Scottish Rite Masonic Museum & Library | Spring 2015  



he custom and etiquette surrounding 
the use of calling cards in the United 
States was well established by the 
mid-1800s. Often simply printed  

with the owner’s name, these cards formed part 
of an elaborate ritual of visiting friends’ and  
acquaintances’ homes. The timing of visits, who 
might leave a card for whom, and even folded 
card corners allowed people to send and receive 
socially coded messages.
 Although similar in form, the Masonic  
calling cards on view in the Van Gorden- 
Williams Library functioned somewhat differ-
ently. The Masons and printers referred to cards 
as emblem and exchange cards; names that  
reflected both the cards’ decoration and their 
use. Most of the cards on view were explicitly 
made for and used at Triennial Conclaves,  
conventions of thousands of Masonic Knights 
Templar that took place every three years. These 
gatherings often involved cross-country railroad 
journeys—called pilgrimages—of large groups 
of Masons and their families. 
 Although mostly created for York Rite events, 
the cards often list all of a man’s Masonic affili-
ations, including Blue Lodge, Scottish Rite, and 
Shrine. Women and children participated in  
social events surrounding the Conclave and 
sometimes had their own cards. On view are 
examples of not only Mason’s cards, but   
those of wives, sons, and daughters. 
 Unlike traditional calling cards, which were 
usually left by a visitor to a home, these emblem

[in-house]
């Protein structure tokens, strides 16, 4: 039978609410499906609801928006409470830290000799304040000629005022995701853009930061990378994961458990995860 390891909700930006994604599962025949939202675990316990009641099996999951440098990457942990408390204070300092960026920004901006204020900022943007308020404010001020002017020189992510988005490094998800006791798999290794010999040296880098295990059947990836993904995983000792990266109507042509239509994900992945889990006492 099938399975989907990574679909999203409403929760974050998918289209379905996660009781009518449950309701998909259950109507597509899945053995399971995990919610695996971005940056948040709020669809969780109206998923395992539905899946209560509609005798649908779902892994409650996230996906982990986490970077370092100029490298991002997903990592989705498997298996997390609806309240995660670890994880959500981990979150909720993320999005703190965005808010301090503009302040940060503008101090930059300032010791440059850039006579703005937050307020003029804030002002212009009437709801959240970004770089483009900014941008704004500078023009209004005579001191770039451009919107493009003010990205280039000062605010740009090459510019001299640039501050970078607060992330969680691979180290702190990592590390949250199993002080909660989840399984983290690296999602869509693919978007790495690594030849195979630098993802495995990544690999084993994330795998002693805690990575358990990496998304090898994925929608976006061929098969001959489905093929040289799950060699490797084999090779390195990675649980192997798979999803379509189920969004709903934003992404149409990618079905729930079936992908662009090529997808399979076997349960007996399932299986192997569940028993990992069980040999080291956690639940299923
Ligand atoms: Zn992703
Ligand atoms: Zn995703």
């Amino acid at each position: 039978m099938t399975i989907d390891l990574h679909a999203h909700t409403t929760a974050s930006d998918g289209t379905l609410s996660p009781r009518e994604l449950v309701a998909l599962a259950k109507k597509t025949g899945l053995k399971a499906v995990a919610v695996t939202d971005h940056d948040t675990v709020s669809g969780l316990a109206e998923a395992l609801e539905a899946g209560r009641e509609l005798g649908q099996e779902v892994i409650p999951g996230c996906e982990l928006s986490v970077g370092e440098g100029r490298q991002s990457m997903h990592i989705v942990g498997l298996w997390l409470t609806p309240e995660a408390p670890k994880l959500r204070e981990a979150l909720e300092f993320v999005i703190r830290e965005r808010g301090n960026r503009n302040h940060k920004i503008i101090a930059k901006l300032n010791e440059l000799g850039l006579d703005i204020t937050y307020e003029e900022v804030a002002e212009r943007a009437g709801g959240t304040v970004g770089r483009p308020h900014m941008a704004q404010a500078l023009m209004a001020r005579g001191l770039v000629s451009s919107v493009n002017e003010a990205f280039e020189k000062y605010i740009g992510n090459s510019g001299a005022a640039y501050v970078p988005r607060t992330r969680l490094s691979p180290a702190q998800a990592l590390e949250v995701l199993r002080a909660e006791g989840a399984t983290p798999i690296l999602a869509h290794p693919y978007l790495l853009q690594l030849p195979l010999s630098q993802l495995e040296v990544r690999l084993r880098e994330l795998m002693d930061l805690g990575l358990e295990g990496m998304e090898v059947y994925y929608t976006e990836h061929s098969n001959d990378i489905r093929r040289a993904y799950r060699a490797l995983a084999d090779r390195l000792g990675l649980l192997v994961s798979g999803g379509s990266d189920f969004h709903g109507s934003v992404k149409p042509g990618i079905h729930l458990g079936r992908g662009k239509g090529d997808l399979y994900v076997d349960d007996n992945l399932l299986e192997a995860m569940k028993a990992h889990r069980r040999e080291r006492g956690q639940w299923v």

cards were likely exchanged in person between 
Masons. Recipients valued them as souvenirs. 
The cards are a window on past social practices 
and a reminder that the urge to connect and  
collect is not new. Today many Masons carry 
“Masonic business cards” which detail Masonic 
affiliations. They exchange them with other  
Masons, at meetings and social events, continu-
ing the tradition established over a century ago.

Have a Masonic business card? Want to donate 
it to the library & Archives? Drop one off in 
the container on the reference desk.

maSonic emBlem caRDS

victorian Tradition in a Fraternal World

austin bulman Card, 1880–1900. scottish rite Masonic Museum & Library, 

Collection of Knights Templar Calling Cards, Ma009, Museum purchase.

Charles b. Calvert Card, 1880–1900. scottish rite Masonic Museum & Library, 

Masonic Calling Cards, Ma056, Museum purchase.

ThROugh JuLy 18, 2015

J. grove porter Card, 1880-1900. scottish rite Masonic Museum & 

Library, Masonic Calling Cards, Ma056, Museum purchase.